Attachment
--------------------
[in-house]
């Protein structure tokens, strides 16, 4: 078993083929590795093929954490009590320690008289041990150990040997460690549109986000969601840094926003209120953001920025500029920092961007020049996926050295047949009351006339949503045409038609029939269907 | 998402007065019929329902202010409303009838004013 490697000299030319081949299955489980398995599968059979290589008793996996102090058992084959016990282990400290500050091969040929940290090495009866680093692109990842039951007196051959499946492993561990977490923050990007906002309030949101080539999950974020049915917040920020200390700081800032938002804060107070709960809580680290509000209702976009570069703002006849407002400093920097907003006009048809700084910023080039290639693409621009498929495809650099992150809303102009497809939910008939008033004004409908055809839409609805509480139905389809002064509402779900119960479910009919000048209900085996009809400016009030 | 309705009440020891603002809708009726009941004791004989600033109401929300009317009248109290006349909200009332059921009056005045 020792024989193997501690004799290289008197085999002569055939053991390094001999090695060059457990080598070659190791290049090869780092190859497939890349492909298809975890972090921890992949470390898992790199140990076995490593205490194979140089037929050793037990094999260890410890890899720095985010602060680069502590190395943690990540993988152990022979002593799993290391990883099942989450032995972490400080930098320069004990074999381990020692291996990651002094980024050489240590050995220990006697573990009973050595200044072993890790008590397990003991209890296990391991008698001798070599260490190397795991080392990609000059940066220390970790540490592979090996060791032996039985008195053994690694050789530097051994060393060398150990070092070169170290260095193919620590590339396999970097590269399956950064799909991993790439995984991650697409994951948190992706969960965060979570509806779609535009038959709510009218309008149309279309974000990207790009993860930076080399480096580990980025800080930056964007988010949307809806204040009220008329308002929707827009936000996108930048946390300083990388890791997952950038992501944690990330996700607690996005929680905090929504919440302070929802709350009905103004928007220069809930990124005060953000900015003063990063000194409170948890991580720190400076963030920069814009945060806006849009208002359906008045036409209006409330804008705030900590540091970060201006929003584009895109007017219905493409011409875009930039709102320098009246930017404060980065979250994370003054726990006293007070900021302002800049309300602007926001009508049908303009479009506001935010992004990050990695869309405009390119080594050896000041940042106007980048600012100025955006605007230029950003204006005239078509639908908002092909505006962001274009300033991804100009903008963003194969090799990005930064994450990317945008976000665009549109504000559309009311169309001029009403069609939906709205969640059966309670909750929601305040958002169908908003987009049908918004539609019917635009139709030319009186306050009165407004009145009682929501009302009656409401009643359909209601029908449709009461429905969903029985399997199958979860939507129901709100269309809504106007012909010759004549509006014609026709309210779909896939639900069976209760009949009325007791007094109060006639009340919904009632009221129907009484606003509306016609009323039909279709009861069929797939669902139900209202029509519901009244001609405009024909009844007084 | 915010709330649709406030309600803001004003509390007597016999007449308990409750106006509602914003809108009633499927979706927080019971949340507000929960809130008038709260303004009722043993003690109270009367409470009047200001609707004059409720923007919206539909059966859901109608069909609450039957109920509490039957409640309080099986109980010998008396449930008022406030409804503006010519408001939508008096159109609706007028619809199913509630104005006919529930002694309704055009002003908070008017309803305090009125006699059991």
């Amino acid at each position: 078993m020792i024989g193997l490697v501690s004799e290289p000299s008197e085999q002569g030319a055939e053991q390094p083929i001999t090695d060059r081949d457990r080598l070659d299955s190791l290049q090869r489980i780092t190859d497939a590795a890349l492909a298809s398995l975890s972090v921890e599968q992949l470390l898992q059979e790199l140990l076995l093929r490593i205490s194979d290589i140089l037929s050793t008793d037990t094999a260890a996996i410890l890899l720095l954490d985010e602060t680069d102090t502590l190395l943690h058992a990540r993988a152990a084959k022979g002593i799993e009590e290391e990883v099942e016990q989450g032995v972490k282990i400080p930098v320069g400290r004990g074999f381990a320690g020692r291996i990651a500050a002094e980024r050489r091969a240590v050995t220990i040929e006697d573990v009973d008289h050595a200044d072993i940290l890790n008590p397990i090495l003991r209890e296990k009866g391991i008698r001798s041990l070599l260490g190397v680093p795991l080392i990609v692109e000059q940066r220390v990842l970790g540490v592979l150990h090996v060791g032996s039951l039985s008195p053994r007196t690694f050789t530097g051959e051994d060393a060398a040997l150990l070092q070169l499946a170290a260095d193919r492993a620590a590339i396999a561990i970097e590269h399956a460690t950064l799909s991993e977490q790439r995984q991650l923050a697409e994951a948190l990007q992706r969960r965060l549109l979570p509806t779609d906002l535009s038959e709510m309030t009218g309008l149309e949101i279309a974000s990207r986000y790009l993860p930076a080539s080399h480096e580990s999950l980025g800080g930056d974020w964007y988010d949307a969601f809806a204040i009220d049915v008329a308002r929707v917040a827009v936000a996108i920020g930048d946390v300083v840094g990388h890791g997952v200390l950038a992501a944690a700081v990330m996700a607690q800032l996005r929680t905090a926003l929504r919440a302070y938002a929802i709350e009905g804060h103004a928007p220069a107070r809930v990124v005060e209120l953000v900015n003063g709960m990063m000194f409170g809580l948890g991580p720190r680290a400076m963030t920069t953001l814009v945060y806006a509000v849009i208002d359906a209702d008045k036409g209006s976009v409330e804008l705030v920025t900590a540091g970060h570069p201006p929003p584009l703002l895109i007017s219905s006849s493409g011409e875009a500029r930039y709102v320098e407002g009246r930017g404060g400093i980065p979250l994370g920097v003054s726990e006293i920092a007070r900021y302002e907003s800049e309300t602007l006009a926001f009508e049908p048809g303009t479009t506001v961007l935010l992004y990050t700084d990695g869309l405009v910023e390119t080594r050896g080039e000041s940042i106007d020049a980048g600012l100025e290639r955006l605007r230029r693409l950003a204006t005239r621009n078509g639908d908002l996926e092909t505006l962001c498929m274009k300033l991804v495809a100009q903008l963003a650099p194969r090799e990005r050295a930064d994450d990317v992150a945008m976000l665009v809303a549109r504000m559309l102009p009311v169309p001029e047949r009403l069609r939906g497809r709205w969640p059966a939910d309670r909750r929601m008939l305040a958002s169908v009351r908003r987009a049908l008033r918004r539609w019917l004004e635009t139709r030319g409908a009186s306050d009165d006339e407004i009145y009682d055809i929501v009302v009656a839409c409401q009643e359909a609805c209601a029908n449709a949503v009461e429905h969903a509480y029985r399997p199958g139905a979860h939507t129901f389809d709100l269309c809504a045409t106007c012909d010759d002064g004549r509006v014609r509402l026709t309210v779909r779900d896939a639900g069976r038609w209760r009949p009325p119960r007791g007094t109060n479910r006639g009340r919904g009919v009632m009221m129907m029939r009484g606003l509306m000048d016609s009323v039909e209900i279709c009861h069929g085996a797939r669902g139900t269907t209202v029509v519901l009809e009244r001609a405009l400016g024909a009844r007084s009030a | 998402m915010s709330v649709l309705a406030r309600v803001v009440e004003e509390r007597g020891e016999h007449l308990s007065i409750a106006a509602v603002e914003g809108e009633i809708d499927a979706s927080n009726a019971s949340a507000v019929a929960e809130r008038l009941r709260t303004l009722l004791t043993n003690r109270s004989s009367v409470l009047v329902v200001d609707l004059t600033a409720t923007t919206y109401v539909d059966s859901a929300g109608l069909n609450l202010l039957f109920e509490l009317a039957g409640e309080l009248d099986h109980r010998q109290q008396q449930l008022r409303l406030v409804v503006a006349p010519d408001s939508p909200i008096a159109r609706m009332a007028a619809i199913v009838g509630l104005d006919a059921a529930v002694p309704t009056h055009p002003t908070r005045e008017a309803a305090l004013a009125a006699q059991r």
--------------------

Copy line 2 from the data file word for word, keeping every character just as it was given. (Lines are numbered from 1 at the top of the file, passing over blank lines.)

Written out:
């Protein structure tokens, strides 16, 4: 078993083929590795093929954490009590320690008289041990150990040997460690549109986000969601840094926003209120953001920025500029920092961007020049996926050295047949009351006339949503045409038609029939269907 | 998402007065019929329902202010409303009838004013 490697000299030319081949299955489980398995599968059979290589008793996996102090058992084959016990282990400290500050091969040929940290090495009866680093692109990842039951007196051959499946492993561990977490923050990007906002309030949101080539999950974020049915917040920020200390700081800032938002804060107070709960809580680290509000209702976009570069703002006849407002400093920097907003006009048809700084910023080039290639693409621009498929495809650099992150809303102009497809939910008939008033004004409908055809839409609805509480139905389809002064509402779900119960479910009919000048209900085996009809400016009030 | 309705009440020891603002809708009726009941004791004989600033109401929300009317009248109290006349909200009332059921009056005045 020792024989193997501690004799290289008197085999002569055939053991390094001999090695060059457990080598070659190791290049090869780092190859497939890349492909298809975890972090921890992949470390898992790199140990076995490593205490194979140089037929050793037990094999260890410890890899720095985010602060680069502590190395943690990540993988152990022979002593799993290391990883099942989450032995972490400080930098320069004990074999381990020692291996990651002094980024050489240590050995220990006697573990009973050595200044072993890790008590397990003991209890296990391991008698001798070599260490190397795991080392990609000059940066220390970790540490592979090996060791032996039985008195053994690694050789530097051994060393060398150990070092070169170290260095193919620590590339396999970097590269399956950064799909991993790439995984991650697409994951948190992706969960965060979570509806779609535009038959709510009218309008149309279309974000990207790009993860930076080399480096580990980025800080930056964007988010949307809806204040009220008329308002929707827009936000996108930048946390300083990388890791997952950038992501944690990330996700607690996005929680905090929504919440302070929802709350009905103004928007220069809930990124005060953000900015003063990063000194409170948890991580720190400076963030920069814009945060806006849009208002359906008045036409209006409330804008705030900590540091970060201006929003584009895109007017219905493409011409875009930039709102320098009246930017404060980065979250994370003054726990006293007070900021302002800049309300602007926001009508049908303009479009506001935010992004990050990695869309405009390119080594050896000041940042106007980048600012100025955006605007230029950003204006005239078509639908908002092909505006962001274009300033991804100009903008963003194969090799990005930064994450990317945008976000665009549109504000559309009311169309001029009403069609939906709205969640059966309670909750929601305040958002169908908003987009049908918004539609019917635009139709030319009186306050009165407004009145009682929501009302009656409401009643359909209601029908449709009461429905969903029985399997199958979860939507129901709100269309809504106007012909010759004549509006014609026709309210779909896939639900069976209760009949009325007791007094109060006639009340919904009632009221129907009484606003509306016609009323039909279709009861069929797939669902139900209202029509519901009244001609405009024909009844007084 | 915010709330649709406030309600803001004003509390007597016999007449308990409750106006509602914003809108009633499927979706927080019971949340507000929960809130008038709260303004009722043993003690109270009367409470009047200001609707004059409720923007919206539909059966859901109608069909609450039957109920509490039957409640309080099986109980010998008396449930008022406030409804503006010519408001939508008096159109609706007028619809199913509630104005006919529930002694309704055009002003908070008017309803305090009125006699059991």